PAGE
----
I have a heater wrapped in insulation and placed in an aluminum box. The box, in turn, is in a large room at standard temperature and pressure. My end goal is to figure out how hot the surface of the box will get in steady state for a given temperature of the heater. Solving the heat equation in the box is not too difficult, but determining how heat is transferred from the metal box surface to the surrounding air seems much less obvious.

What are the appropriate boundary conditions for the air-metal interface at the surface of the box?

This is actually a problem I am dealing with experimentally, so relevant references/papers are appreciated. Also, I'm sure there is a lot of relevant engineering jargon that would make it easier for me to search for literature on this matter, so if anyone can tell me what the important buzzwords are, I would appreciate that too.

enter image description here


2 Answers 2


You can probably ignore heat conduction between the box and the air, because air is a poor conductor. If the box is resting on another solid object, you might need to consider conduction between the two objects - or eliminate it with some insulating material, of course.

The other heat flows will be caused by convection between the box and the air, and radiation.

Radiation may not be important if the temperatures are fairly close to room temperature, but it follows the Stefan-Boltzmann Law. Since that the room is also radiating heat back onto the box, this gives $$q = \epsilon \sigma A (T^4 - T_0^4)$$ where $A$ is the area of the box, $T$ and $T_0$ the temperatures of the box and the room, $\sigma$ the Stefan-Boltzmann constant, and $\epsilon$ the emissivity of the box (somewhere between $0$ and $1$, depending on the condition of the surface).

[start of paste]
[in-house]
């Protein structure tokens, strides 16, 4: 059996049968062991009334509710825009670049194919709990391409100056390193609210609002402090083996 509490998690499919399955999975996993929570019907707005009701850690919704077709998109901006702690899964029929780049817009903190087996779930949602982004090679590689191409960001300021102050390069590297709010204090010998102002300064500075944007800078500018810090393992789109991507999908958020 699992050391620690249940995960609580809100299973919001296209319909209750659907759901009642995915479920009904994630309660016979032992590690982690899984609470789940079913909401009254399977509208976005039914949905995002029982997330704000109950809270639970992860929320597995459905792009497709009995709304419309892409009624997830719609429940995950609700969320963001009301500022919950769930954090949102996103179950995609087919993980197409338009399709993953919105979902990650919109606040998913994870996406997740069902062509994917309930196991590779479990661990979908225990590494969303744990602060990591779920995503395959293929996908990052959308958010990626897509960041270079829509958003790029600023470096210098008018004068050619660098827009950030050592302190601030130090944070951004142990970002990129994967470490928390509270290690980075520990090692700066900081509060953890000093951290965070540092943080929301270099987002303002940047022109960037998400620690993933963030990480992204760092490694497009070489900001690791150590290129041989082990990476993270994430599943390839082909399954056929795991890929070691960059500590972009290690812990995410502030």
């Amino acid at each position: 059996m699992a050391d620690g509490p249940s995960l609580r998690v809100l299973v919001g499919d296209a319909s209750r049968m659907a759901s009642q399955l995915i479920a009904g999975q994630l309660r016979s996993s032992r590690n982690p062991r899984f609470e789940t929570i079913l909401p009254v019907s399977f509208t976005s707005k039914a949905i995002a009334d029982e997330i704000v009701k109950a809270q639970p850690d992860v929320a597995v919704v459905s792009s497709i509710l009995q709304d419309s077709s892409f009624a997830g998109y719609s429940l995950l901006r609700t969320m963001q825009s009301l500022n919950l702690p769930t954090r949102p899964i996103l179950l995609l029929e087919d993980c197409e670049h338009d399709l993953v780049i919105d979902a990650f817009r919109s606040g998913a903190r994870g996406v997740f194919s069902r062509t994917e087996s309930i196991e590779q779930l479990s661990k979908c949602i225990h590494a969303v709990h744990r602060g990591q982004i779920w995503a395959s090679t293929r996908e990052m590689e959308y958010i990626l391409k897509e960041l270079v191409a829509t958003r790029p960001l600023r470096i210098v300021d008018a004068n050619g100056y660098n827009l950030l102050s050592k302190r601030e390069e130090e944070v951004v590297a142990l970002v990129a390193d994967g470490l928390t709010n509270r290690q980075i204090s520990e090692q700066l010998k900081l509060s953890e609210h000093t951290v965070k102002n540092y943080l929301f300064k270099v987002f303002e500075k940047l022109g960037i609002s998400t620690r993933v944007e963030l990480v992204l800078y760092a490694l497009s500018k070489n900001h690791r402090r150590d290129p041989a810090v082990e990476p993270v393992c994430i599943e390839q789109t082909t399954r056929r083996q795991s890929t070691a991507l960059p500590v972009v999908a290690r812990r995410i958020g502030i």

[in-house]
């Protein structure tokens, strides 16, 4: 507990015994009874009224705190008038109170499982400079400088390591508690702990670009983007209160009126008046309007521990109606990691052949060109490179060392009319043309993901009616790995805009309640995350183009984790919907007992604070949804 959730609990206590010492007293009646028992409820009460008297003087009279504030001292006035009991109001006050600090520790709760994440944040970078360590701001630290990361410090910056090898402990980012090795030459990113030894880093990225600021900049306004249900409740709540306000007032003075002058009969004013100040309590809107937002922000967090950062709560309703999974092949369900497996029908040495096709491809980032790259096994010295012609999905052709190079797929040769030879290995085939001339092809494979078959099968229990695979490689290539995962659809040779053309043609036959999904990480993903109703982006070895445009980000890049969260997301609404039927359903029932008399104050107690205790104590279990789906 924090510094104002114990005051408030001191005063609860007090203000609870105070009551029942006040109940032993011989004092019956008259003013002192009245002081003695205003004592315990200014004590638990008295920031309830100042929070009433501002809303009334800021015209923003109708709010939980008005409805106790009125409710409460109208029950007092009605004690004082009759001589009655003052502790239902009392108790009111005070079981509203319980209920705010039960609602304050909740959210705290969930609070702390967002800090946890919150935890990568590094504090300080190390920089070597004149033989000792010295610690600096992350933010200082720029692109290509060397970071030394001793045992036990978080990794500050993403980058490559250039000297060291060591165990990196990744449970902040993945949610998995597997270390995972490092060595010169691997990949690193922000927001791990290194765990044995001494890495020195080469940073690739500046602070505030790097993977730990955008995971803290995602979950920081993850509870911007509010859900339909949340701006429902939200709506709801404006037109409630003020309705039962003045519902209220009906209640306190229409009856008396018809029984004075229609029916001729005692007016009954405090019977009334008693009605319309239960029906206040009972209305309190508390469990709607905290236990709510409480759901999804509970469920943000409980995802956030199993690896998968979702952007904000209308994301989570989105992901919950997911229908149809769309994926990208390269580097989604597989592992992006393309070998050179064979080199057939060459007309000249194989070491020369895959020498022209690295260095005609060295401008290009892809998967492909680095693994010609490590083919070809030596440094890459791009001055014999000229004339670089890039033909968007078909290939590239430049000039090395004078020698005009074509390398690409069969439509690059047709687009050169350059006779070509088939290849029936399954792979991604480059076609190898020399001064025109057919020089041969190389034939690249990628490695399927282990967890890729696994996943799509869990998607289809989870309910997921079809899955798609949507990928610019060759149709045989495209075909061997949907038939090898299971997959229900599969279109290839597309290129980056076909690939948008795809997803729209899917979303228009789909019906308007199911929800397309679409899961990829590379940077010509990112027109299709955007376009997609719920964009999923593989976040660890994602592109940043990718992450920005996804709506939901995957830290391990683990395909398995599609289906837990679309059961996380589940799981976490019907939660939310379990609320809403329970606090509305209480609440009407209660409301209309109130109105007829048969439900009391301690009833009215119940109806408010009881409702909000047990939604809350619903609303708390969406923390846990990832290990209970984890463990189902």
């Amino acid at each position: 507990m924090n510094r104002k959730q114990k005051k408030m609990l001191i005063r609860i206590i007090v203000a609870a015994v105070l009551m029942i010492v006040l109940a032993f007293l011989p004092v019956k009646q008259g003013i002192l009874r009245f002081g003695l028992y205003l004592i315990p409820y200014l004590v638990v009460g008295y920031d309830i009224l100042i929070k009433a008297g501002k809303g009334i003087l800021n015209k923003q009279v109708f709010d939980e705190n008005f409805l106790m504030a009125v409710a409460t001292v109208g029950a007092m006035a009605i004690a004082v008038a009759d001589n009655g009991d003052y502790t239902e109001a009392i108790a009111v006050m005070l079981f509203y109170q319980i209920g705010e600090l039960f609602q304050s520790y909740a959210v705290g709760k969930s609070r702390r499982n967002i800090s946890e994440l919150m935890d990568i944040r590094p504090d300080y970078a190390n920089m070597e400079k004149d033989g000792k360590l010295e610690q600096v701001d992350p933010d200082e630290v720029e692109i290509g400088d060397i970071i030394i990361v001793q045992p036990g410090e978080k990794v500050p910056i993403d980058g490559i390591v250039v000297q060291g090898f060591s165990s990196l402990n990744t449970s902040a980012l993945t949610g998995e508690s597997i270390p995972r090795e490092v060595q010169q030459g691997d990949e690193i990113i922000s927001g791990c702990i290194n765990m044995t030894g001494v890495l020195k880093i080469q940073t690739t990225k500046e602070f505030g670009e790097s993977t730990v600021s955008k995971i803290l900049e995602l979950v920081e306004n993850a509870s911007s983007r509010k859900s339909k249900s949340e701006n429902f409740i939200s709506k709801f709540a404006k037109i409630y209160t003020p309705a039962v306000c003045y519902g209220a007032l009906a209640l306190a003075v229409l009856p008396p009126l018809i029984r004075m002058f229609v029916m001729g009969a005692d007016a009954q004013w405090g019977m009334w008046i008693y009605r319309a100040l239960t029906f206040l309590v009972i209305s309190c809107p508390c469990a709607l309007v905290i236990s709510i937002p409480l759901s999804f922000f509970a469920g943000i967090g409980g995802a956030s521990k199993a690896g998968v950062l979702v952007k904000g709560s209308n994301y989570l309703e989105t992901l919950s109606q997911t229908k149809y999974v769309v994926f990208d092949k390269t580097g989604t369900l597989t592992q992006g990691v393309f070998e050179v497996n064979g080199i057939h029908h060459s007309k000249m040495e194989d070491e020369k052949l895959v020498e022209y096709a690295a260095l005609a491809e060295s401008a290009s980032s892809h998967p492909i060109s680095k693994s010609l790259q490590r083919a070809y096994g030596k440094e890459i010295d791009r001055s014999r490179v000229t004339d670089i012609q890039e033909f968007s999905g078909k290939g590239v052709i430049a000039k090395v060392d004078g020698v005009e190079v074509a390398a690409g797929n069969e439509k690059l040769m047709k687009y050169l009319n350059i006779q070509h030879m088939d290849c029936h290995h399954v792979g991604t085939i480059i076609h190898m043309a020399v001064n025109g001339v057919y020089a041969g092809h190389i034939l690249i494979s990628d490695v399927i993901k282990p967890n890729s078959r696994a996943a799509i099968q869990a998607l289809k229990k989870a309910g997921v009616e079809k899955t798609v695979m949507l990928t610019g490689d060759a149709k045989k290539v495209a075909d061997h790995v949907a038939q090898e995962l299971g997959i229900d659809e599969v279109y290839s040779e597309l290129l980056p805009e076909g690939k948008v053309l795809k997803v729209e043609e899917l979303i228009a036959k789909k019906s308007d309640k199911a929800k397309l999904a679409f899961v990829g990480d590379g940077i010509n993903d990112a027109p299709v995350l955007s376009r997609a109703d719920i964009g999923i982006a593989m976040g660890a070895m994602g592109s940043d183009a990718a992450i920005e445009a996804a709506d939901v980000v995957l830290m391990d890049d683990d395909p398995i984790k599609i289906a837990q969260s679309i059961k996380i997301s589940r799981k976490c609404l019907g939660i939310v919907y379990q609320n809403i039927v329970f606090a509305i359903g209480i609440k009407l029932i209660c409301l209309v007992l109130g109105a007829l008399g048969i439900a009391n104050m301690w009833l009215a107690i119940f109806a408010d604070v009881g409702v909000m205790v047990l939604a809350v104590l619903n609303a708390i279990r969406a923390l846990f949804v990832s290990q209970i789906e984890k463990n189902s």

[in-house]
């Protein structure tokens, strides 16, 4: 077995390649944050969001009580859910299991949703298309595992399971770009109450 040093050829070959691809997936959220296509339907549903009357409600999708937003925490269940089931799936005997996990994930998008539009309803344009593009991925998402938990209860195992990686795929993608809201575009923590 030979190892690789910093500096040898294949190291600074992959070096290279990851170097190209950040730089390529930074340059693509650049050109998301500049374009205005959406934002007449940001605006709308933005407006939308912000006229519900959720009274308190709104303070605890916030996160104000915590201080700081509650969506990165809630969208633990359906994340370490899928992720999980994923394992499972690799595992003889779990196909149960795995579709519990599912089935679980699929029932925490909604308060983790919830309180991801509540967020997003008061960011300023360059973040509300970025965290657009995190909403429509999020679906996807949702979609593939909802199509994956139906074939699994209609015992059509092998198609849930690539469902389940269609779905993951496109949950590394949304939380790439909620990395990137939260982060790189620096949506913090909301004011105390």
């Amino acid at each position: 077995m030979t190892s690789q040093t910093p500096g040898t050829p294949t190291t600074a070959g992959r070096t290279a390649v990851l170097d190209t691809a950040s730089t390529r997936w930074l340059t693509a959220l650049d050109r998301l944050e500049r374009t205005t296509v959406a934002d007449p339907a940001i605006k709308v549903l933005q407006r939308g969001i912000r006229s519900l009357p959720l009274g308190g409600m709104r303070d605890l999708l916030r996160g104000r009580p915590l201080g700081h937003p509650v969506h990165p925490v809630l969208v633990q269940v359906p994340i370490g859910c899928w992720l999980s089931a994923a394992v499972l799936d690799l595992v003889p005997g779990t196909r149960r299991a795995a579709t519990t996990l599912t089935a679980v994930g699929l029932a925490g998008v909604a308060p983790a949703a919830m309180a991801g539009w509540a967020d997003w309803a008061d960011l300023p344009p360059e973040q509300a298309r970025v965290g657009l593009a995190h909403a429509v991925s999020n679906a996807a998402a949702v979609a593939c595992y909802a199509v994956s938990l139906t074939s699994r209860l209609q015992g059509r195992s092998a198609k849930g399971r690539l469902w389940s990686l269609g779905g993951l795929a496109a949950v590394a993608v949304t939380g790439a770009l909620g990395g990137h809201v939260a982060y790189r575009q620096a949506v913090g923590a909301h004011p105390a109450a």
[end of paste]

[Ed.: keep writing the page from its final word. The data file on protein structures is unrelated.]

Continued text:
For convection, you can use Newton's law of cooling, but you need to know the convection coefficient that corresponds to your experimental set-up. For free convection, this isn't straightforward, because the heat convection creates a circulating flow of air and the convection coefficient depends on the velocity of the air flow! Somewhere between $25$ and $35$ $\text{W}/\text{m}^2.\text{K}$ is the right order of magnitude (unless the flow velocity is very low in which case the value will less than $25$) but whether that is "good enough" depends how accurate you hope to be.

You can find plenty of empirical formulas for heat transfer coefficients, but the hard part is finding which is actually the relevant one. In most engineering heat transfer situations you have forced convection where the flow velocity is generated independent of the heat transfer (e.g. by a cooling fan), which is a big simplification.


Here are some Buzzwords:

Fourier, Reynolds, Nusselt,

Good luck.


Your Answer

By clicking “Post Your Answer”, you agree to our terms of service and acknowledge you have read our privacy policy.

Not the answer you're looking for? Browse other questions tagged or ask your own question.